The novel has a wide range of characters, all of them are well worked-out. The three main characters Alex, Matt and Julian have contrasting personalities due to their different origins, pasts, and habits that make their dialogues entertaining. However, they share the same enthusiasm, helpfulness, and stubbornness. My favorite character is Matt because I liked his colorful personality, he is a real gourmand who is always hungry and could eat all day long. Thanks to him I got to know more about the Indian cuisine and I learned that in India “the fewer the buildings, the better the tea”, which means that the tea is always more delicious further from the big cities. While reading about the innocent children’s distress, I felt really emotional, especially the little boy, Abdul Hakim’s and a father, Norbu’s story touched me.

The only thing I did not like is that it contains too many foreign words and expressions, after a time I stopped going to the end notes to look up the words as I found myself doing it often. Otherwise, Wings at Dawn is a very valuable and emotional novel that I would heartily recommend to anyone who interesting stories set in exotic locations.

Pages: 376 | ASIN: B07Q6ZS72B

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One Fire Burns Out Another’s Burning

One Fire Burns Out Another's Burning (Wheeler Book 3) by [Zalesky, Sara Butler]

I didn’t realize how much I missed my friend Loren MacKenzie until I picked up One Fire Burns Out Another’s Burning by Sarah Butler Zalesky. It may sound clichéd to refer to the protagonist of the Wheeler series as my “friend,” but over the course of the three Wheeler novels, I truly feel as if I’ve gotten to know Loren as a close friend. This third installment picks up where the second, Wheeler in Darkness, left off: Loren recently experienced a painful trauma and death and is struggling to cope with this recent trauma as well as the trauma of her childhood that has resurfaced. Combine those experiences with her high-stress career as a professional cyclist and status as the girlfriend of a famous celebrity and you have Loren MacKenzie, my friend. As in her first two novels, Zalesky packs a ton of action into the novel’s 270 pages, though the story never feels rushed. Rather, the pages feel as if you’re flying along on a bike with Loren, never knowing what’s around the next corner but looking forward to the adventure.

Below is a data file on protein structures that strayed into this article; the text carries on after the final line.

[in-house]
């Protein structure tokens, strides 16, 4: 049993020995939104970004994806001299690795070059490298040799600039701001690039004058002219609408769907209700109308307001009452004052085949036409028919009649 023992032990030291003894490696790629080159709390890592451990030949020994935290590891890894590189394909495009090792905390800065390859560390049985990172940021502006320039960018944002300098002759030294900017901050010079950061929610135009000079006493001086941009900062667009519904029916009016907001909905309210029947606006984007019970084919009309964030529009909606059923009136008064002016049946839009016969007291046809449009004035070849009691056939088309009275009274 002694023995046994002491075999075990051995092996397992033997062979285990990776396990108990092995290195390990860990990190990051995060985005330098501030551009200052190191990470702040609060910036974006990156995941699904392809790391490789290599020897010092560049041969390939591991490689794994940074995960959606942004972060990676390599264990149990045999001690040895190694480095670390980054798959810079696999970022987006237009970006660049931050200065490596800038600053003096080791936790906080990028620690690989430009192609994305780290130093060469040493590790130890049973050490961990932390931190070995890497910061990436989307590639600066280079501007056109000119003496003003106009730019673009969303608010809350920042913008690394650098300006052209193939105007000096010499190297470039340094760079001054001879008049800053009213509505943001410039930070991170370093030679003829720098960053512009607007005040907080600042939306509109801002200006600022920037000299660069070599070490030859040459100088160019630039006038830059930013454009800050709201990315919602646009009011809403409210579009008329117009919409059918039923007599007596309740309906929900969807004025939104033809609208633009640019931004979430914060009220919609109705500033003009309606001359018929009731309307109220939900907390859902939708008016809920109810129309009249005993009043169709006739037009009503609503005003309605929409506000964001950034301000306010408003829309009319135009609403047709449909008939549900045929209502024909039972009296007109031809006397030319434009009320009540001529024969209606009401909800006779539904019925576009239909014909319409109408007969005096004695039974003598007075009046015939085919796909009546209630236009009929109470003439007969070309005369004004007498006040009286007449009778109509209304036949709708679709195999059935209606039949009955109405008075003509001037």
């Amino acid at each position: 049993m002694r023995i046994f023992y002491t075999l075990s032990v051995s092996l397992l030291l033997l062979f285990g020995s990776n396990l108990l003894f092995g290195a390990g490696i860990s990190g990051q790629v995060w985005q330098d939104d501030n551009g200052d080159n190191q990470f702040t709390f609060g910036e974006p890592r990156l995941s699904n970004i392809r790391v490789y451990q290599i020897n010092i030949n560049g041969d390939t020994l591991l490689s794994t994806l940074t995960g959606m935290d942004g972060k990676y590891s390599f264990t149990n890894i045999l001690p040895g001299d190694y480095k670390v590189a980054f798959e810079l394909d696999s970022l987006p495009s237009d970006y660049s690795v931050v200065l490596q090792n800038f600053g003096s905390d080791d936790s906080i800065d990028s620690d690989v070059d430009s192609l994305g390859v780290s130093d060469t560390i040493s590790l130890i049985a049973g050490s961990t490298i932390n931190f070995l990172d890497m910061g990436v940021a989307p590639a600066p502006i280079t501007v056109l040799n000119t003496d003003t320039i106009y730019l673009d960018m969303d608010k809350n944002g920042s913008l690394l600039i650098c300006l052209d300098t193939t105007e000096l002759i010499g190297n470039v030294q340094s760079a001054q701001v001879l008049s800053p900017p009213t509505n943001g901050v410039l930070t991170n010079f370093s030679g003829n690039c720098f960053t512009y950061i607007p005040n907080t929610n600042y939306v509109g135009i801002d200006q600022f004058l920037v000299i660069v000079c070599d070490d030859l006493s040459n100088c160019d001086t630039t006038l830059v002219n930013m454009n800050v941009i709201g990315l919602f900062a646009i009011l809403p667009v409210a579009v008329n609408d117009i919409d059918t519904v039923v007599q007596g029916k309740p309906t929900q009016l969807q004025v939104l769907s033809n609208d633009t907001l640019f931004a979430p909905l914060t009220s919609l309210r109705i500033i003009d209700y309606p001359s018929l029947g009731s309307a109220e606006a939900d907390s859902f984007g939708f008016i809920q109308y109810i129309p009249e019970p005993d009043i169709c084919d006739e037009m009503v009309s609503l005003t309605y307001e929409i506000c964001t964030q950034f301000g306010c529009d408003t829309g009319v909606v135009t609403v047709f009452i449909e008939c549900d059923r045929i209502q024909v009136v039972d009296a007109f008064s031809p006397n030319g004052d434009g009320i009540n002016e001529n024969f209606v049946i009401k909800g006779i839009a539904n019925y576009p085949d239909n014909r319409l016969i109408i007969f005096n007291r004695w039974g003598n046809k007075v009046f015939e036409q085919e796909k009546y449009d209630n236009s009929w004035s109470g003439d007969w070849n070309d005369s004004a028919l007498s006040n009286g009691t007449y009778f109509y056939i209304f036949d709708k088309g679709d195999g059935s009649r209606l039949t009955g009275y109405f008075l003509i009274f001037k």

One Fire Burns should be read after completing the first two Wheeler novels, as Zalesky spends a modest amount of time recapping the action of the previous books. Repeat readers will be thrilled to find the return of familiar faces in Loren’s close-knit cycling teammates, the ever-charming actor Graham Atherton, and other supporting characters. But, Zalesky also adds in a few new intriguing characters, as well as deepens the character development of her existing characters.